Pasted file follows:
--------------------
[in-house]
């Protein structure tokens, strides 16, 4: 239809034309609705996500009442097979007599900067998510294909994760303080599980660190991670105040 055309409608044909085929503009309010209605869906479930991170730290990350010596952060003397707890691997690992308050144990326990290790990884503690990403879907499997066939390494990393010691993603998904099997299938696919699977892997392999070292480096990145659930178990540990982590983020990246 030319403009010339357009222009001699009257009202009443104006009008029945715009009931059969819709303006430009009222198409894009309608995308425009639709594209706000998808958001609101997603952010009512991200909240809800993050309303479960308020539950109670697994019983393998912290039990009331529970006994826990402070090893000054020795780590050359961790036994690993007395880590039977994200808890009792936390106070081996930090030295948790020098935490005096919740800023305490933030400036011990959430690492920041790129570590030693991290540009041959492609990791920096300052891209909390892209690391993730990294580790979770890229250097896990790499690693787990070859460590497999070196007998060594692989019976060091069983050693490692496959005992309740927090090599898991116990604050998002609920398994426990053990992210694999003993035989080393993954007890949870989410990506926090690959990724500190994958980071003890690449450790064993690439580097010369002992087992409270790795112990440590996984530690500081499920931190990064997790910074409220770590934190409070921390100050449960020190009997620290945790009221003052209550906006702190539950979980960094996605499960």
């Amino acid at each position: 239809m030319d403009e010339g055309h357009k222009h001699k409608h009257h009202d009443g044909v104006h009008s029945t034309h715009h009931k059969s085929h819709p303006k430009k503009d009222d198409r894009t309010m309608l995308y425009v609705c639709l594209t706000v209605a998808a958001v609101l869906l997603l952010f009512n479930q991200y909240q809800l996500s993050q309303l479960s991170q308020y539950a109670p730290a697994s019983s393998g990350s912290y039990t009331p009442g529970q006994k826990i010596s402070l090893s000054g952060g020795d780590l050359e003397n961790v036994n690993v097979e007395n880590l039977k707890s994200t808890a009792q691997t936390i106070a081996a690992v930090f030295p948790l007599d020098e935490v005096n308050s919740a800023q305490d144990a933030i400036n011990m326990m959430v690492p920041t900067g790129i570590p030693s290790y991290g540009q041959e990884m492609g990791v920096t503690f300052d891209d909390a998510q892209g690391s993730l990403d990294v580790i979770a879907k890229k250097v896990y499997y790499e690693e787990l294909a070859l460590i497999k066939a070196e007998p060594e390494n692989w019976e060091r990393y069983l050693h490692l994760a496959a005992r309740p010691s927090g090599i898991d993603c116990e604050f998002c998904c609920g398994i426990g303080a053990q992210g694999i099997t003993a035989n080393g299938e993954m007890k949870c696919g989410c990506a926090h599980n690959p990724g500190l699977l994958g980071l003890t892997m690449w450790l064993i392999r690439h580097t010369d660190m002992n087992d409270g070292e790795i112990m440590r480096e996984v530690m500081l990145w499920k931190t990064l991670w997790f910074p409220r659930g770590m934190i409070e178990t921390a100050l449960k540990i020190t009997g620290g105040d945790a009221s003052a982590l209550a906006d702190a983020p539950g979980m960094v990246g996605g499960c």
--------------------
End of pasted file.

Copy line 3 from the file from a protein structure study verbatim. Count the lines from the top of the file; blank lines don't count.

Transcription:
């Amino acid at each position: 239809m030319d403009e010339g055309h357009k222009h001699k409608h009257h009202d009443g044909v104006h009008s029945t034309h715009h009931k059969s085929h819709p303006k430009k503009d009222d198409r894009t309010m309608l995308y425009v609705c639709l594209t706000v209605a998808a958001v609101l869906l997603l952010f009512n479930q991200y909240q809800l996500s993050q309303l479960s991170q308020y539950a109670p730290a697994s019983s393998g990350s912290y039990t009331p009442g529970q006994k826990i010596s402070l090893s000054g952060g020795d780590l050359e003397n961790v036994n690993v097979e007395n880590l039977k707890s994200t808890a009792q691997t936390i106070a081996a690992v930090f030295p948790l007599d020098e935490v005096n308050s919740a800023q305490d144990a933030i400036n011990m326990m959430v690492p920041t900067g790129i570590p030693s290790y991290g540009q041959e990884m492609g990791v920096t503690f300052d891209d909390a998510q892209g690391s993730l990403d990294v580790i979770a879907k890229k250097v896990y499997y790499e690693e787990l294909a070859l460590i497999k066939a070196e007998p060594e390494n692989w019976e060091r990393y069983l050693h490692l994760a496959a005992r309740p010691s927090g090599i898991d993603c116990e604050f998002c998904c609920g398994i426990g303080a053990q992210g694999i099997t003993a035989n080393g299938e993954m007890k949870c696919g989410c990506a926090h599980n690959p990724g500190l699977l994958g980071l003890t892997m690449w450790l064993i392999r690439h580097t010369d660190m002992n087992d409270g070292e790795i112990m440590r480096e996984v530690m500081l990145w499920k931190t990064l991670w997790f910074p409220r659930g770590m934190i409070e178990t921390a100050l449960k540990i020190t009997g620290g105040d945790a009221s003052a982590l209550a906006d702190a983020p539950g979980m960094v990246g996605g499960c």